It was only when Jason Quigley rolled back into the Twin Towns with a European Middleweight medal dangling around his neck in June he fully understood the magnitude of his achievement.
The 22-year-old’s homecoming took place at Finn Valley Club in Stranorlar, the place were Quigley had learned the sport under the watchful and supportive eye of his father and coach Conor.
A red-tape wrangle meant that Conor Quigley couldn’t make the trip to Minsk, the Belarusian capital, to see his son’s finest hour to date. But they remained in constant contact.
“Dad’s visa didn’t come through as there was a mistake in the spelling or something like that for the Europeans in Belarus,” Jason Quigley said this week.
“But everything went right and you have the likes of Skype and Viber and the likes so he’s always there and he’s always looking up the other boxers.”
The Quigley partnerships has developed into one of the most potent pairings in sport.
“The relationship me and my father have is a very special relationship and nobody knows me better than my father,” Jason Quigley added.
“Maybe sometimes when I’m a bit fatigued in training of if I’m just not up for it, he knows exactly when to come in. He knows the right times when to go away to camps and what to do to progress and to improve my boxing ability.
“But it’s kinda of a brother relationship as well because my father is a young man. I’m an adult now myself.
“We have plenty of arguments! Dad’s something going to thank this is right and I’m going to think that’s right and that’s where the complications come in.
From a young age Dad used to send me away to, say Wales for two weeks, where I trained with the likes of Lee Selby, the current Commonwealth champion, and Gary Buckland, Joe Calzaghe and Nathan Cleverly.
“Dad’s been sending me away because he knew it was something that had to be done. He couldn’t be holding my hand all of the time.
Father and son used to share the couch at Ard McCool in Stranorlar and then the Beeches in Ballybofey to watch boxing.
Jason Quigley’s childhood idol was a Mexican named Marco Antonio Barrera, who defeated an previously undefeated Prince Naseem Hamed at MGM Grand Garden Arena in Las Vegas.
“He was a world class Mexican and a gentleman inside and outside of the ring,” Quigley said.
“He was also a lawyer outside of boxing. That might’ve edged him toward being an idol of mine.”
Quigley is of a similar composition himself. His skilful, technical abilities make him perfect for the amateur game but there’s also an in-built capability to “mix it” - although only if the need is to arise.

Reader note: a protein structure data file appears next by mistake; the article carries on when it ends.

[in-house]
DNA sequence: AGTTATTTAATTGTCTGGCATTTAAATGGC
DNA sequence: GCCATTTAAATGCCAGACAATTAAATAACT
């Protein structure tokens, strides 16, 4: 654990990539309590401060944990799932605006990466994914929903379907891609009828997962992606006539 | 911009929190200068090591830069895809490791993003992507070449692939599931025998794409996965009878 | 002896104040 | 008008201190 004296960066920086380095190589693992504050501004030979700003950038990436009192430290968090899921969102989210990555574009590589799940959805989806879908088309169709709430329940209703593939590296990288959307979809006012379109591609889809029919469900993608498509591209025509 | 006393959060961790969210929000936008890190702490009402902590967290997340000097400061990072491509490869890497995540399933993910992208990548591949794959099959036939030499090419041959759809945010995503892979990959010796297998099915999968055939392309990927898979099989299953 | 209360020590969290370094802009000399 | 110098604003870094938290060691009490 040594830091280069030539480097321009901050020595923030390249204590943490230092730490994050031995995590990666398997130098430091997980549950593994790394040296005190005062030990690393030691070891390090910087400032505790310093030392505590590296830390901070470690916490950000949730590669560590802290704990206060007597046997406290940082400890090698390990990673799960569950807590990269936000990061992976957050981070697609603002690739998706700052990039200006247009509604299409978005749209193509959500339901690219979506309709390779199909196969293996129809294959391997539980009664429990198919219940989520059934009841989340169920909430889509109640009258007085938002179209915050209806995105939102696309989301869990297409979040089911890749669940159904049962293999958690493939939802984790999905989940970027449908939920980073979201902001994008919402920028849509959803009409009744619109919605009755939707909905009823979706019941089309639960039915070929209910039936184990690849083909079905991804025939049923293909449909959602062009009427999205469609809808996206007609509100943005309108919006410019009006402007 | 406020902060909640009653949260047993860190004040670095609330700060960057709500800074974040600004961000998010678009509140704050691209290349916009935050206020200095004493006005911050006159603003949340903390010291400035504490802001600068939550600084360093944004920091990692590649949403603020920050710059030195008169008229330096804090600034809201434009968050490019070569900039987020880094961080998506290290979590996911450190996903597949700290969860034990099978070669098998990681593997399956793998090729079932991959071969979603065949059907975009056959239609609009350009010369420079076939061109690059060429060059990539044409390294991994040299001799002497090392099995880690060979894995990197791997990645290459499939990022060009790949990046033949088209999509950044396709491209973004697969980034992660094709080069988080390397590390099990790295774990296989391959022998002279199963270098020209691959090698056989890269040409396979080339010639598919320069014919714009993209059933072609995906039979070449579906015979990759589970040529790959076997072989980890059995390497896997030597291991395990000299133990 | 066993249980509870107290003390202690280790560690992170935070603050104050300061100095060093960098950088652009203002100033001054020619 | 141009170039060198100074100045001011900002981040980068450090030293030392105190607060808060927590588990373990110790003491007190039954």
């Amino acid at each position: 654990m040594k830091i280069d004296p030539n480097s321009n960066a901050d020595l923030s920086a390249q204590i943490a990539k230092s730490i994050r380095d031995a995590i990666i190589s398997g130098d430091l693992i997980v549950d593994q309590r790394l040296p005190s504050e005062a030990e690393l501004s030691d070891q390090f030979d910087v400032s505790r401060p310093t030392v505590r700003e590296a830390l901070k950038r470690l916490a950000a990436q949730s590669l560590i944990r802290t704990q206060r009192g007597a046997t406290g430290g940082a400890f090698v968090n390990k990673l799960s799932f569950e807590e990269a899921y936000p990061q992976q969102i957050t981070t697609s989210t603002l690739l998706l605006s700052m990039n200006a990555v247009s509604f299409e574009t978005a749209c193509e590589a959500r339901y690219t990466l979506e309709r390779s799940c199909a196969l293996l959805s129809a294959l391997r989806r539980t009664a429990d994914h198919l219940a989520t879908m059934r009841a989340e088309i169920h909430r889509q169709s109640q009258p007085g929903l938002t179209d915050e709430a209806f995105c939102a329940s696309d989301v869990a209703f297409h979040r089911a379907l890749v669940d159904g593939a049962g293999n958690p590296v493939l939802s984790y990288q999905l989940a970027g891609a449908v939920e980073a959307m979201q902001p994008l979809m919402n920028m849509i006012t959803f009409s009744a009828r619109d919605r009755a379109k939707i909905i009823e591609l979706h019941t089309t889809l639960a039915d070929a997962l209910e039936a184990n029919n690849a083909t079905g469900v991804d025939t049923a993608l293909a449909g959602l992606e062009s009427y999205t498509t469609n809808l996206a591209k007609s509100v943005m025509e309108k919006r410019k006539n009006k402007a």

But outside as well as inside, Quigley is an intelligent and grounded individual who lives in the real world.
A former head boy at St Columba’s in Stranorlar he left school for boxing at 16 but made his mind up to return to complete his secondary education.
“You have to be realistic,” he continued. “The life of a boxer can end any day of the week.
“You can go out and break a hand or you could end a boxer’s career. You have to have something outside of boxing as well.
“ I went back to school and realised I’m going to need something else other than boxing. I knew deep down that I didn’t feel secure.
“ I didn’t go onto university because at the time there were a lot of championships coming up in boxing.
“I really wanted to give it a crack. Boxing is a young man’s game. Your career could be over by the age of 30 and there’s plenty of time for a few years study then.”
Quigley’s stock has been recognised of late on a broader scale. Last month he was named as one of 12 - and the only Irish sportsperson - Sky Sports scholarships.
The scholarship offers financial and developmental support tailored to the each athlete’s specific requirements covering areas such as training, competition, nutrition and media.
“To be part of the Sky sports scholarships is a massive confidence booster, not only to be part of Sky but also to see the past scholars - people like Katie Taylor,” Quigley added.
“It’s absolutely brilliant to get it and you can see just how far a scholarship took her. I’m amazing and hopefully I can follow the same footsteps as her.”
Quigley’s head, of course, hits the pillow every night with thoughts of becoming a professional. But that’s the long term ambition, with the short to medium term goal illuminating Taylor’s performance in London 2012.
“Some people have desires and a lot of people have dreams of becoming a World Professional Champion,” Quigley said of the future.
“That’s definitely a dream for me. Since a young age I was watching boxing with my father - it was all that was on the TV, the professional boxing.
“My main goal in Rio 2016 and that’s the one I’m aiming for and gunning for at the minute.”
Next up for Quigley is the World Boxing Championships in Almaty, Kazakhstan. The Irish team has already made the journey and are currently undertaking a training camp.
The draw will take place on Sunday week, October 13, with the competition starting the day afterwards.
Quigley, as ever, will be cheered on by his followers in the Twin Towns and how he’d love to roll into the Finn Valley Centre with another medal.
“The support is absolutely amazing, especially in my local area where everyone is coming up to me what’s next and how I got on recently,” he said.
“It’s great to see the support. It was really when I came back from the Europeans I realised. When I come back and you heard the stories that people are on about and the buzz everyone had waiting on my next fight and seeing me on the TV and all. It’s great.”